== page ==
House Natural Resources Chairman Rob Bishop yesterday couldn’t rule out the possibility that the committee’s Republican staff have secretly worked with the Trump transition team to craft forthcoming executive orders.
"I don’t know what people have actually signed and what they haven’t," the Utah Republican said when asked by E&E News about any nondisclosure agreements his staffers may have entered into with the Trump team.
"But it doesn’t matter because the Ethics Committee has already come up with the standard," Bishop added. "We’re going to follow that standard."
Questions about Natural Resources staffers’ potential covert involvement with the transition first arose at a business meeting earlier yesterday (see related story).
"Are you aware of any employees of this committee who have entered into a nondisclosure agreement for any work performed for anyone other than the members of this committee?" Rep. Norma Torres (D-Calif.) asked the chairman at one point in the hearing.
She noted that senior House Judiciary Committee staffers had reportedly aided the incoming administration on its controversial order curbing immigration without alerting Chairman Bob Goodlatte (R-Va.) or GOP leadership.
But Bishop, a former high school history teacher, offered only a lawyerly response to Torres’ question.
"The Ethics Committee was consulted well in advance and has provided guidance related to staff assisting with the transition of the administrations," he said. "So any actions would comport with the Ethics Committee’s written guidance."
That didn’t satisfy Torres, who asked Bishop to clarify.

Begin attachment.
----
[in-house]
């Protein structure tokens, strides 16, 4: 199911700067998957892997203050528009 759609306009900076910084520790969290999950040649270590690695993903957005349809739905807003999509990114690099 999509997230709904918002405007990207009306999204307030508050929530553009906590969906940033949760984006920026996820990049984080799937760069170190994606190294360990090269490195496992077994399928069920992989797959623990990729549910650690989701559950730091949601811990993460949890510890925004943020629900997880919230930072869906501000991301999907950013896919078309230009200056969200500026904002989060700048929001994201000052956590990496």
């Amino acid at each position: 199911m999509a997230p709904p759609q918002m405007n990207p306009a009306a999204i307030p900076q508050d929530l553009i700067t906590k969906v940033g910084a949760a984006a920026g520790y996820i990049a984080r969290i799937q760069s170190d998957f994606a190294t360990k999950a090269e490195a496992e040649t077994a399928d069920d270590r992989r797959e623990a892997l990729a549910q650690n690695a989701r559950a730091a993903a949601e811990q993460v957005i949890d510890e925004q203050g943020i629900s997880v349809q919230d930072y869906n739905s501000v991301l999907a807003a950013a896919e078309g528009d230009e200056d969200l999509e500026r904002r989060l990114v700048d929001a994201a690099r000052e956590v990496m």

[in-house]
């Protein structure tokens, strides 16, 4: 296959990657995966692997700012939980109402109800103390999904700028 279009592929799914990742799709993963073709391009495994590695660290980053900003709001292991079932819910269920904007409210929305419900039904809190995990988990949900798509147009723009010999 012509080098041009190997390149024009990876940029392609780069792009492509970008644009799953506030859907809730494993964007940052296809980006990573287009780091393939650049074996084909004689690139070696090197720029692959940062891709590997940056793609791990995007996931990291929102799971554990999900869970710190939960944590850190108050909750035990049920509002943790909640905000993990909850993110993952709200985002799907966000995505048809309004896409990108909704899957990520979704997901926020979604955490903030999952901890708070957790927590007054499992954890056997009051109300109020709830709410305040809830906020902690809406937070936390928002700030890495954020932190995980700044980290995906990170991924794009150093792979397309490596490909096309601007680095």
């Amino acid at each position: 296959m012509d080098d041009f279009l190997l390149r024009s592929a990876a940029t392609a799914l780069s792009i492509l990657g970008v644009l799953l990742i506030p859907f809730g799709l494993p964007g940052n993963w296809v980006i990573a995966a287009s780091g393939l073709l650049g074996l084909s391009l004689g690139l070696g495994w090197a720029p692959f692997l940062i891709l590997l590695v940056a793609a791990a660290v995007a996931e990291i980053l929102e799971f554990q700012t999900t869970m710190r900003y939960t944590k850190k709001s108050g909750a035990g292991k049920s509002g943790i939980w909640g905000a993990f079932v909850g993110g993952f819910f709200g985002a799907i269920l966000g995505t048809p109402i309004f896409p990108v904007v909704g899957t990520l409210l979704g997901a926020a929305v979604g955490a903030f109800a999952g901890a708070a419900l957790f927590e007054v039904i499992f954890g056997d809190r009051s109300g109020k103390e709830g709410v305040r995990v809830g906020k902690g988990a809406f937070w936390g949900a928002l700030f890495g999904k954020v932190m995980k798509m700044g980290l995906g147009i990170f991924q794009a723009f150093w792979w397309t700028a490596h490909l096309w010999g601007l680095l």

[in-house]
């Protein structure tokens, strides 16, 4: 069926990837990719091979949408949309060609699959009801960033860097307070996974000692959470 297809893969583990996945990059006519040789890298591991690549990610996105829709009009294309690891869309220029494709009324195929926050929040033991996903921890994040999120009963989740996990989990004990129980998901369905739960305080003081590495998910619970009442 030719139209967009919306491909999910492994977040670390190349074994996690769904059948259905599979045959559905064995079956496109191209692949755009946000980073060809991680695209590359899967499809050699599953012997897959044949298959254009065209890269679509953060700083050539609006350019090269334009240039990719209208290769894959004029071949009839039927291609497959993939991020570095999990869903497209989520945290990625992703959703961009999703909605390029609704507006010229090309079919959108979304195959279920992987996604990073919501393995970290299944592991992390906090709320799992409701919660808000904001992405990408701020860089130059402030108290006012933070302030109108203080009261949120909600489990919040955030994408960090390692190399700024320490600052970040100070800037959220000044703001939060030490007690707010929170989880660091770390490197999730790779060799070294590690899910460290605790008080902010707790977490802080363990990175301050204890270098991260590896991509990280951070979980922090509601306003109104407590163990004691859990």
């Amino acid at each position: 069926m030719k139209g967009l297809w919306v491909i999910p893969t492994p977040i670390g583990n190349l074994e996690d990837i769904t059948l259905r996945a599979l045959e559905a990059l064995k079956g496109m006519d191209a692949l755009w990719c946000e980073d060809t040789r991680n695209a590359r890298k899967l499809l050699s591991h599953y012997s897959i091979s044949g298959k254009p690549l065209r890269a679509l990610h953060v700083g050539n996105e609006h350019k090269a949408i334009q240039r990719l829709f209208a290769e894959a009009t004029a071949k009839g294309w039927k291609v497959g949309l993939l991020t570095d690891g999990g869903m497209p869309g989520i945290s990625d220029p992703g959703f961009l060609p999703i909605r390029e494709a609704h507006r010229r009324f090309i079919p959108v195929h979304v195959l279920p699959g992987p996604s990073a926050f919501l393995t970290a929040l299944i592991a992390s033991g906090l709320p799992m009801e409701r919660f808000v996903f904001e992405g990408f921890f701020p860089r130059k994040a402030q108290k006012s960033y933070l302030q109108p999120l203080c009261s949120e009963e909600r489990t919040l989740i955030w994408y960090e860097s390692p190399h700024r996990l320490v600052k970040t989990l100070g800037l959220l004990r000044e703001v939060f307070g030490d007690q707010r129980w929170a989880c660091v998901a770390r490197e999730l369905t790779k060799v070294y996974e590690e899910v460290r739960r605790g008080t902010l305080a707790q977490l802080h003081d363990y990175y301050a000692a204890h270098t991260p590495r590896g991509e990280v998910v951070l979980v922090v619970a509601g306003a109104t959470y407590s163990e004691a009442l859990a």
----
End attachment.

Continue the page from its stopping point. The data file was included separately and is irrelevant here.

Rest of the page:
"I still have the same answer," he said. "The Ethics Committee was consulted, the Ethics Committee has the guidelines. We will follow those guidelines in every situation."
"Right," she said. "But you still did not answer my question as to whether anyone on staff from this committee has entered into a nondisclosure agreement with the new administration. It’s just a simple yes or no."
"Yes or no," Bishop replied. "You got the answer. We’re following the Ethics Committee’s guidelines. We will do it in every situation."
The chairman was referring to a memo issued last December that laid out three ways in which House employees could assist the incoming Trump administration: as part of their congressional duties, on paid detail, or while on vacation or unpaid leave.
But all of these scenarios require some direction from or the consent of the House member for whom the staffer works. It is unclear how that would be possible if lawmakers were unaware that staffers were aiding the transition due to the nondisclosure agreements that the Trump team reportedly required them to sign.
The Trump administration has hinted at using executive orders to undo national monuments that President Obama established using his authority under the Antiquities Act — an unprecedented move that could benefit from the knowledge Natural Resources staffers have of the century-old law.
The Natural Resources Committee’s Democrats were troubled by Bishop’s unwillingness to offer them a definitive answer on the work his staff may or may not have done for the Trump administration.
"That’s something we ought to know about, if our committee staff is moonlighting, doing work like that and then signing extraordinary gag orders, like the ones that Donald Trump is known to require of those who work for him," Rep. Jared Huffman (D-Calif.) told E&E News. "It seems like a dual loyalty problem."
Huffman, the panel’s vice ranking member, added that there was a difference between coordinating with members of one’s party and potentially working behind their backs.
"It’s typical to do some vetting and have communications," he said. "But to actually enlist these staffers to do work for you and to bind them in a corporate-like nondisclosure agreement? That’s unusual and, many of us feel, dubious. That’s not how it’s supposed to work. The committee staff are in an independent branch of government."